So where is the threshold? ‘There is no real rule of thumb to the threshold of alone time because everyone’s experience is really different,’ Dr Bower says. However, she tells us that it becomes a real problem when it becomes a chronic condition. ‘When it becomes something embedded in how you see yourself and the way you socialise,’ she says. ‘So it’s good to try and acknowledge or find out early and try to do things to fix it when you can, rather than waiting too late and having that negative impact on your socialising’.
Under the stress of the pandemic, mental health issues are becoming more prevalent. For international students, it is even more important to speak out. Let us reach out to each other, and to help one another to go through this difficult time.
Associate Professor Helen Forbes-Mewett is Discipline Head of Sociology in the School of Social Sciences at Monash University and Deputy Director of the Monash Migration Centre. Her work focuses on human security, migration, cultural diversity, and social cohesion, with a particular focus on international students. Her books include International Student Security (Cambridge University Press, 2010), International Student Safety from Crime (Palgrave Macmillan, 2015), The New Security: Individual, Community and Cultural Experiences (Palgrave Macmillan, 2019) and Vulnerability in Mobile World (Springer, 2020).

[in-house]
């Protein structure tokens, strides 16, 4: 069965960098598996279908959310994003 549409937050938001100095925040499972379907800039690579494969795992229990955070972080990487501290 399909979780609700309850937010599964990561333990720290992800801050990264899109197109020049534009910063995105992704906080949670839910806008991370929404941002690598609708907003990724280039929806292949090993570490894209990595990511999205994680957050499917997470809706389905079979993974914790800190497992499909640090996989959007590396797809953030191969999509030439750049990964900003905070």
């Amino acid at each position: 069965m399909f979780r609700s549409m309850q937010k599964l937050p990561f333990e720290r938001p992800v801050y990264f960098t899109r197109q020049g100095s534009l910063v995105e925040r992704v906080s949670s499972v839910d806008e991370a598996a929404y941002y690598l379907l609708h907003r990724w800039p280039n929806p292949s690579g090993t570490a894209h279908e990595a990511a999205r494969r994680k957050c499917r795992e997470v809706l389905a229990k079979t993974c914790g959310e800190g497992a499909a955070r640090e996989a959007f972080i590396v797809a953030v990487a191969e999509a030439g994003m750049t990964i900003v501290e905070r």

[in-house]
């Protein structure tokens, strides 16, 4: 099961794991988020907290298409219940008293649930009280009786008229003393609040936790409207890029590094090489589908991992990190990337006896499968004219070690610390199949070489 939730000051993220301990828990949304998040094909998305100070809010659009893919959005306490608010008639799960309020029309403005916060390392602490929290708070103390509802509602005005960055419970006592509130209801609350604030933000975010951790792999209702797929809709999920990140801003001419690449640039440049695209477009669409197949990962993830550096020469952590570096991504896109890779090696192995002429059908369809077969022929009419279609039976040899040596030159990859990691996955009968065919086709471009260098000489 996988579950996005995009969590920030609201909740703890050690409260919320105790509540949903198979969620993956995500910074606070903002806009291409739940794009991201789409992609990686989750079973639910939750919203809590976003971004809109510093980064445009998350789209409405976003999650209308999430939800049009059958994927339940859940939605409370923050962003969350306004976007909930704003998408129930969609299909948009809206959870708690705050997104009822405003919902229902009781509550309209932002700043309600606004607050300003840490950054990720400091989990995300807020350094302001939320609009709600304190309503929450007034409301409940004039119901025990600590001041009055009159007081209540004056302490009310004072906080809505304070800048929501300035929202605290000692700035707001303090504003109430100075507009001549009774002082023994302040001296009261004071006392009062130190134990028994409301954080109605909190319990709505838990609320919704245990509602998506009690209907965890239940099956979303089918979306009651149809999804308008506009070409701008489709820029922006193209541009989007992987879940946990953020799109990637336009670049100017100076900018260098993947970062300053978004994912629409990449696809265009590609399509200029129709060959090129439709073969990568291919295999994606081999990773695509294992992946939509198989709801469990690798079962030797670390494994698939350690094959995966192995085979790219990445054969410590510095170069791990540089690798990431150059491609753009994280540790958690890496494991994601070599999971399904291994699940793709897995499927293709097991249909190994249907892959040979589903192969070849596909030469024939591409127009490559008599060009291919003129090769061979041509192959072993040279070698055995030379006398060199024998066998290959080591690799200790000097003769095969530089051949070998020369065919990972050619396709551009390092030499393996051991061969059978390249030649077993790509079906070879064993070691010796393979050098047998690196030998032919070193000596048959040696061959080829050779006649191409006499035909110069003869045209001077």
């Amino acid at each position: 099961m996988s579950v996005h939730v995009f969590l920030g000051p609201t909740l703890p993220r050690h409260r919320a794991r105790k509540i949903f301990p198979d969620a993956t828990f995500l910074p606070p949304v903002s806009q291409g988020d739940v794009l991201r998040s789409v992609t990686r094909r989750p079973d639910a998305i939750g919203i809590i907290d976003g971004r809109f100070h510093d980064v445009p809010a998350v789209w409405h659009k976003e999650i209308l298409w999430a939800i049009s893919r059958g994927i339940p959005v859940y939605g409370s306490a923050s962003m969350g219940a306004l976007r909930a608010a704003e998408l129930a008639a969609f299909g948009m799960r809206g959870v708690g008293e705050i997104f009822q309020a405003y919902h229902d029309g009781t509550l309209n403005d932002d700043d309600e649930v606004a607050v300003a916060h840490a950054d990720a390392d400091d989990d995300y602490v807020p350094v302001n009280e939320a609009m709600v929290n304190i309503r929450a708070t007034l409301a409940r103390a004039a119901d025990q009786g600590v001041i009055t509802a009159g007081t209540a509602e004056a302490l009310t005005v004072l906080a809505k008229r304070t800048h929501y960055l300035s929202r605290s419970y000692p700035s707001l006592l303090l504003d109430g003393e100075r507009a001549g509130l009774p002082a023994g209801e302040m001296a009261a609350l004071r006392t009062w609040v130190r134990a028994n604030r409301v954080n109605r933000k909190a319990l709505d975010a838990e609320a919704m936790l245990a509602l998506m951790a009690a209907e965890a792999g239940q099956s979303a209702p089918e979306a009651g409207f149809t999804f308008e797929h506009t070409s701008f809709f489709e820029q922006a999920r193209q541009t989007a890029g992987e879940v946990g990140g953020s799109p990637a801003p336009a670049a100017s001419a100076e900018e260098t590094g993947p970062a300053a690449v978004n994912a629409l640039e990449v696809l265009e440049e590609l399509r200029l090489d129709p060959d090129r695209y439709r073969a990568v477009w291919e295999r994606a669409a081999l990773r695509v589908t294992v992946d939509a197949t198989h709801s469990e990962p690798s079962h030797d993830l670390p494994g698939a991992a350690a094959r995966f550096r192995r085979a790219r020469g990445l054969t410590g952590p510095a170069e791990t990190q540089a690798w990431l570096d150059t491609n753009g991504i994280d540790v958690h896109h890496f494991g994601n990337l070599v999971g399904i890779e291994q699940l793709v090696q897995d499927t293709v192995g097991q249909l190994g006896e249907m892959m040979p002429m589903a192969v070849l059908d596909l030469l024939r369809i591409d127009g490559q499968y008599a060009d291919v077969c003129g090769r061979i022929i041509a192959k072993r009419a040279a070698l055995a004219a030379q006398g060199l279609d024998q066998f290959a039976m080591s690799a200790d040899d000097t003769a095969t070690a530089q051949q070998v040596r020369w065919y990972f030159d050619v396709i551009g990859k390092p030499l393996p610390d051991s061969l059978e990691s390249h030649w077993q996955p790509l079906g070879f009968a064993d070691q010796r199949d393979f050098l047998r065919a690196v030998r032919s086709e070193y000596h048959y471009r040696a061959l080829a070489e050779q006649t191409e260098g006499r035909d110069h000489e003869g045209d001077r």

Dr Marlee Bower is a Postdoctoral Research Fellow at The University of Sydney’s Matilda Centre. She is currently the Academic Lead on the world first Mental Health Think Tank, CoVid-19 Mental Health Think Tank: BHP Foundation. Her main research interests are the emotional and social wellbeing of vulnerable populations, with a particular focus on social isolation and loneliness.